18 August 2015
An organisation’s most valuable asset is, of course, its staff. Employees, and trusted suppliers, are the lifeblood that drives a company forward.
Unfortunately, as the terms ‘corruption’, ‘collusion’ and ‘fraud’ have become closely associated with the business landscape, it has become increasingly vital for leaders to ensure that their employees and suppliers are who they say they are: honest, qualified and appropriately skilled for the job.
With this in mind, there are numerous background screening services which are available to organisations to ensure that their brand is not tarnished by newspaper headlines citing fraud, tender scandals, fake qualifications and criminal investigations.
Such services include credit checks, driver’s licence checks, criminal checks, qualification verification and vendor / supplier screening.
According to MIE’s 2014 screening efforts, 15% of candidates whose credit histories were checked were found to have listings on their name. Some were even found to be insolvent.
Utilising credit (or Bureau) checks enables businesses to identify how employees – specifically those who are being on-boarded to work in a finance department – manage budgets and finances.
Likewise, many companies require employees to have a valid driver’s licence for the position they wish to fill in order to ensure the safety and legal compliance of the organisation.
While many employers would not second guess a candidate’s honesty in this regard, 10.5% of candidates screened for drivers’ licences by MIE in 2014 actually did not hold the relevant and legal documentation. This includes those who were screened for Public Drivers Permits (PDP).
In 2014, 10% of all candidates who were screened by MIE for a criminal record were also found to either have a record, have a pending case or were still under investigation. Criminal checks are conducted using Afiswitch technology, which verifies a candidates fingerprints against the South African Police Service (SAPS) Automated Fingerprint Identification System (AFIS) to determine the criminal background status of a person.
For many organisations, hiring someone with a criminal record raises a ‘red flag’. For example, someone who has been found guilty of fraud or theft may be seen as holding higher risk of recommitting a similar crime within the business.
In terms of qualification verification, MIE has noted a 200% increase in qualification fraud in the last five years (2009 - 2014). In 2014 alone, 16% of all qualifications checked by the background screening company were found to be either non-existent, altered or fraudulent.
The significant increase in qualification fraud has taken the South African spotlight recently as high profile individuals have stood accused of lying about their academic achievements. Not only do individuals who lie about their qualification face the possibility of jail-time, but the companies who hire them can also face the risk of litigation and costly investigations. An often time consuming process, these companies may also need to follow disciplinary procedures which can have major financial impactions on the business.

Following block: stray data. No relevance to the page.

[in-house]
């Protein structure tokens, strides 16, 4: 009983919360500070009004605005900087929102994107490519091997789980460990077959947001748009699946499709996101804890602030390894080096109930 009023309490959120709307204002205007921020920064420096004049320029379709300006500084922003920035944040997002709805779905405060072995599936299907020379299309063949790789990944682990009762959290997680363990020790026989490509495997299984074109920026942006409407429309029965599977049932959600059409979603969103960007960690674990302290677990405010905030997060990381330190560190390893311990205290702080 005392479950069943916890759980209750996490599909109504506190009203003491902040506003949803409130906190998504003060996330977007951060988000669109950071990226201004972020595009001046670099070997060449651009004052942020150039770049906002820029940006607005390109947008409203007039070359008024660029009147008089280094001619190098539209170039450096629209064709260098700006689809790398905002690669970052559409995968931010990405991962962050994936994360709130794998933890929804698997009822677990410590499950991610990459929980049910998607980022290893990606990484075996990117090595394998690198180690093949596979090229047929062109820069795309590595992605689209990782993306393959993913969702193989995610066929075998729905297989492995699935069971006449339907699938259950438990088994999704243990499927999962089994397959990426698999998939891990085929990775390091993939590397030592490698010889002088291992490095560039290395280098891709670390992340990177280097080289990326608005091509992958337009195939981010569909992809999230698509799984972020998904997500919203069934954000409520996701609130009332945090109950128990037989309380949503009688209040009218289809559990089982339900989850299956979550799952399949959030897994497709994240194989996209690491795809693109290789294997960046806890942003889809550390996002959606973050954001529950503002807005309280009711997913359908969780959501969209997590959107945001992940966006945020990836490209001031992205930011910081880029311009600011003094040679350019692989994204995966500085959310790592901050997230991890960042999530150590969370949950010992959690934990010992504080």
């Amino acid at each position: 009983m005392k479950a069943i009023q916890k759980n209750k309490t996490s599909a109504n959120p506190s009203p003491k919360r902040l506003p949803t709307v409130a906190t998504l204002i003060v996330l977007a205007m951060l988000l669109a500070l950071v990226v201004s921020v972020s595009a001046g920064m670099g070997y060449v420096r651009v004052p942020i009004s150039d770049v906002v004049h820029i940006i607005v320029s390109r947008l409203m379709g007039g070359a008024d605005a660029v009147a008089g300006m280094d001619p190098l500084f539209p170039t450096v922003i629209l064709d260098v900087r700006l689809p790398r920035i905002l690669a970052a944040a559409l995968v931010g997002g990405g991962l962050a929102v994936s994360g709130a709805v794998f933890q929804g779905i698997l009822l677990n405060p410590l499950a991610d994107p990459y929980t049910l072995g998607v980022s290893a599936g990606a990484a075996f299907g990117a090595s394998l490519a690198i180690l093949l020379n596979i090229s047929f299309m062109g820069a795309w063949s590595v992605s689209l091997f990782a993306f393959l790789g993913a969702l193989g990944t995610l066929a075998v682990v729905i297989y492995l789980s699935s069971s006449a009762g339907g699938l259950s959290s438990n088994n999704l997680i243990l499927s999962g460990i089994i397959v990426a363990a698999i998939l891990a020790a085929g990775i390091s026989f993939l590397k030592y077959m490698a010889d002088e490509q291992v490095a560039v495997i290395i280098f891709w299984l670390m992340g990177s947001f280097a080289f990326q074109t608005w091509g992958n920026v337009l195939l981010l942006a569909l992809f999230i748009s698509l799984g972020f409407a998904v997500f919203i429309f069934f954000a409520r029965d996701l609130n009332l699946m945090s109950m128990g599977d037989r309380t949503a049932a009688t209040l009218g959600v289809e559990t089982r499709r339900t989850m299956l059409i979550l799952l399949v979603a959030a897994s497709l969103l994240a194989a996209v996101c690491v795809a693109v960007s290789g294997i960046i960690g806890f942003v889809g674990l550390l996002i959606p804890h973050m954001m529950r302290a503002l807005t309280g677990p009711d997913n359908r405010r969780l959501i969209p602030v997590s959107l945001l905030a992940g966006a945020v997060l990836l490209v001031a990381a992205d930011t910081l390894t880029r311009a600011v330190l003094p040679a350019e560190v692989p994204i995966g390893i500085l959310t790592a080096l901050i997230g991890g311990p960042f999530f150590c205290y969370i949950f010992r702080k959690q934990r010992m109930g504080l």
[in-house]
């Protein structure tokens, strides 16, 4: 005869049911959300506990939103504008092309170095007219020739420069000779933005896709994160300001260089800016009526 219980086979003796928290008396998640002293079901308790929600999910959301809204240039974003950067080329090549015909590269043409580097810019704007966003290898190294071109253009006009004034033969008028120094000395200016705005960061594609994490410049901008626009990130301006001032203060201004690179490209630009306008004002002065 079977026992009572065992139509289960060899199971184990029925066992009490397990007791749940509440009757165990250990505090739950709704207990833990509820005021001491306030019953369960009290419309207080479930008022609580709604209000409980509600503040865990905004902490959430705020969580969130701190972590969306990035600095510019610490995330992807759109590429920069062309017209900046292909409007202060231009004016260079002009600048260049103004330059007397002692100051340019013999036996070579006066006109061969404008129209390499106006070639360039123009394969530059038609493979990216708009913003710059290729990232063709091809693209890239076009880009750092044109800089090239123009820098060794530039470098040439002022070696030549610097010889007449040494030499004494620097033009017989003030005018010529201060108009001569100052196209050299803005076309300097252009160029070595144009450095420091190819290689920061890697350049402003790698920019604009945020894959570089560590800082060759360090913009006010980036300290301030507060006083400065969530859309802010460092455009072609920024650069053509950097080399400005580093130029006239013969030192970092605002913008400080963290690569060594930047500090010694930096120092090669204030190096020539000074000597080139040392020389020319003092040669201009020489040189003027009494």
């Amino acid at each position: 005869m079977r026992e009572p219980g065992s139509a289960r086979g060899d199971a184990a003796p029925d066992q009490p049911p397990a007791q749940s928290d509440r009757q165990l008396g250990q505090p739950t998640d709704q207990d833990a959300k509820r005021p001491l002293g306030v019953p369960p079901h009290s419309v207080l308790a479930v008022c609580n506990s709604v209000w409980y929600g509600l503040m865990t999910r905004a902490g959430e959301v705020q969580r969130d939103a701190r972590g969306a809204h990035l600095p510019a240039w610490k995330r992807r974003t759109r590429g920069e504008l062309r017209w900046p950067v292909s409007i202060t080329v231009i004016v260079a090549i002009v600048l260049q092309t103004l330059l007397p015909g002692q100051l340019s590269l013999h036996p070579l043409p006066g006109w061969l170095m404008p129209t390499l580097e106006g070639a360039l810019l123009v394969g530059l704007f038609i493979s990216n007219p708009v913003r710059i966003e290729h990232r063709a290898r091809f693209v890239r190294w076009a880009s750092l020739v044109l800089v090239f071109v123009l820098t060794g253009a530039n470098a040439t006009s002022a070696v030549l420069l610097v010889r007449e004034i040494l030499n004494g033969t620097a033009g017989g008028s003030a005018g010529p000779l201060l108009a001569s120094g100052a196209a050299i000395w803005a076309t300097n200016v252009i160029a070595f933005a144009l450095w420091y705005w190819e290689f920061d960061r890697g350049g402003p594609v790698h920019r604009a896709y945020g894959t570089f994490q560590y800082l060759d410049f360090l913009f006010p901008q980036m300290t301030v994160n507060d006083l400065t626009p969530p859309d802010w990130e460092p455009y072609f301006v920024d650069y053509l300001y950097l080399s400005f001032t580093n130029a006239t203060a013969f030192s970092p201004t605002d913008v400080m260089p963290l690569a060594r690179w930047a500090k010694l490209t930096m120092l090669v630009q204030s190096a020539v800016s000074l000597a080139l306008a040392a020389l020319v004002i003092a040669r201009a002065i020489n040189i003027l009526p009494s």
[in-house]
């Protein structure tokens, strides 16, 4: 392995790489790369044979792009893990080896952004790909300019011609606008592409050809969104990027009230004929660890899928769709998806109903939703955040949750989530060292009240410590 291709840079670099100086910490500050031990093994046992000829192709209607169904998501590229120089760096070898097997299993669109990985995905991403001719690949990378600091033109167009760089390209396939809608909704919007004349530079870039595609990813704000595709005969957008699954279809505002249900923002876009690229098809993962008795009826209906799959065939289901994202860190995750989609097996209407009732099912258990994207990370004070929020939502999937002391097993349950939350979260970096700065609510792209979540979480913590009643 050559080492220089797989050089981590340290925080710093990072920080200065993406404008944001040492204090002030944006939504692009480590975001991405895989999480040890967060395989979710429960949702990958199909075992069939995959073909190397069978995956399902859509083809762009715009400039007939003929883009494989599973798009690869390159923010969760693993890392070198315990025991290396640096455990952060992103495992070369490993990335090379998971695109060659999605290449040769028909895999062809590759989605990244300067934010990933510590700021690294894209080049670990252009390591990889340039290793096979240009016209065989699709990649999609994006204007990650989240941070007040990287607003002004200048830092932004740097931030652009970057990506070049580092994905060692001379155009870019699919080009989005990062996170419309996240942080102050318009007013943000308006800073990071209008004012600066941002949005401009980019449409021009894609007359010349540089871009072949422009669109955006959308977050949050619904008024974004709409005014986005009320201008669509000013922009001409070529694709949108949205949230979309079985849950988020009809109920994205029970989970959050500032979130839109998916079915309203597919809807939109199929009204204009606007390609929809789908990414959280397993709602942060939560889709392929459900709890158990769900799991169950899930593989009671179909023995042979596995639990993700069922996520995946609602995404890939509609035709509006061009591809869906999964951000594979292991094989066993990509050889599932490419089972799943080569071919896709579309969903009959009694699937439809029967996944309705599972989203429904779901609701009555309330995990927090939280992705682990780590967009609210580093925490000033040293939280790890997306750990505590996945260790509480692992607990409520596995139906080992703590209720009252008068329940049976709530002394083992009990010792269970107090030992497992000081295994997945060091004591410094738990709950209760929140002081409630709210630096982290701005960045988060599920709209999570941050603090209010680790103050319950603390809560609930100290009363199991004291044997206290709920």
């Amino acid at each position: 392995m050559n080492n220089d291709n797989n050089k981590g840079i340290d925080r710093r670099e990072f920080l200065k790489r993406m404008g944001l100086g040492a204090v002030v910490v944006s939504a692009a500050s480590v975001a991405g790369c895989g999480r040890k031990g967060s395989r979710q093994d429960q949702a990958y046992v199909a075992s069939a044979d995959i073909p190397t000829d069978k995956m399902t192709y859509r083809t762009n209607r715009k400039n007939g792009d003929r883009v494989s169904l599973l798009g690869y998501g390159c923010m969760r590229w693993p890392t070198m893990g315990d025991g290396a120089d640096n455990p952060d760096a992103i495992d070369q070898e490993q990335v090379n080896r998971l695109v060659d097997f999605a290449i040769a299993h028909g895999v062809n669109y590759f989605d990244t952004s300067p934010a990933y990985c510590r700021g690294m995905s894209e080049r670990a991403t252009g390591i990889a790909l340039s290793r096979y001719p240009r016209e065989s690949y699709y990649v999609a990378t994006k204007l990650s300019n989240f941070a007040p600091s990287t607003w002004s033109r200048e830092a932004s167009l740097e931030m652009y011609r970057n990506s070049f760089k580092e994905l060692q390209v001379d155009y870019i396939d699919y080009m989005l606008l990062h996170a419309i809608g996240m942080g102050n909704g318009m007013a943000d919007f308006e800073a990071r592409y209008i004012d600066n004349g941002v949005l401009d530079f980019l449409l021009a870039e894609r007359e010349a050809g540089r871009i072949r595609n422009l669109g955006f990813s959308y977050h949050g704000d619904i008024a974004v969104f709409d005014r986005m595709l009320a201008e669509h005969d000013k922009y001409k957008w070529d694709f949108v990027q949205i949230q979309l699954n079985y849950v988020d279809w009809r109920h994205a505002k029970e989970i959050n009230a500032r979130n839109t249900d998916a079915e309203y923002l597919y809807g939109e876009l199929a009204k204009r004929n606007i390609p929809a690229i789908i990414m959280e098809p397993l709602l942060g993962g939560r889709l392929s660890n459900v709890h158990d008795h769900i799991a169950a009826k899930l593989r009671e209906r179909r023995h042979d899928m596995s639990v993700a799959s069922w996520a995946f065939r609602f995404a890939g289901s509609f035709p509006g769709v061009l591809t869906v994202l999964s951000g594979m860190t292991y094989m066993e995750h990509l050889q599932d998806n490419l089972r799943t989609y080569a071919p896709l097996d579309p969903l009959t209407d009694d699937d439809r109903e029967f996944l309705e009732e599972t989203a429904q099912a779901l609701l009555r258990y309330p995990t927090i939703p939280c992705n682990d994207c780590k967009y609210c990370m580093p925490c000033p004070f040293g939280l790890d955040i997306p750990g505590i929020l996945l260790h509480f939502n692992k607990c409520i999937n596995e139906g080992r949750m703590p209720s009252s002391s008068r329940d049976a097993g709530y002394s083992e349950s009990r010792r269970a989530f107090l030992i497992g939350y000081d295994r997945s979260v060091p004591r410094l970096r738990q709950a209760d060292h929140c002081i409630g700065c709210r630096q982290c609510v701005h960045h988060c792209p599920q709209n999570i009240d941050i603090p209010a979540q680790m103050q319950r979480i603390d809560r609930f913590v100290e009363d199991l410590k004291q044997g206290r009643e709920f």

MIE processes a multitude of qualification verifications through the National Qualifications Register (NQR®). With a database of over 3.5 million graduate records and 28 subscribing tertiary institutions, NQR® verifications are renowned for being quick, accurate and reliable.
Another, often highly publicised, problem South African businesses face when putting out a tender or looking for a new supplier, is procurement fraud.
Procurement fraud can take a number of forms from bid rigging, to collusion between vendors or between vendors and employees. Once uncovered, investigations can reach hundreds of thousands of rands, taking a toll on operations and potentially revealing financial losses associated with back-hands and kickbacks.
But how does an organisation protect itself, its workforce and its brand image from corrupt opportunists in the industry? The answer - by identifying potential conflicts of interest and corrupt associations with a vendor who is linked to an employee or another vendor in a business’s supply chain.
An example of such screening technology is the web-based application, ZoomOut™ which links the HR and procurement processes – meaning less risk of fraud in the supply chain and recruitment process.
Business leaders have a lot on their plates, from conceptualising new offerings to ensuring the profitability of the company. Worrying about the honesty of employees and suppliers should not be added to this list.
However, given the increase in fraud and corruption in recent years, it cannot be ignored either. To ensure the integrity of an organisation, leaders are encouraged to take the appropriate steps to screen current and potential employees and suppliers.
Ina van der Merwe is the Chief Executive Officer at Managed Integrity Evaluation (MIE).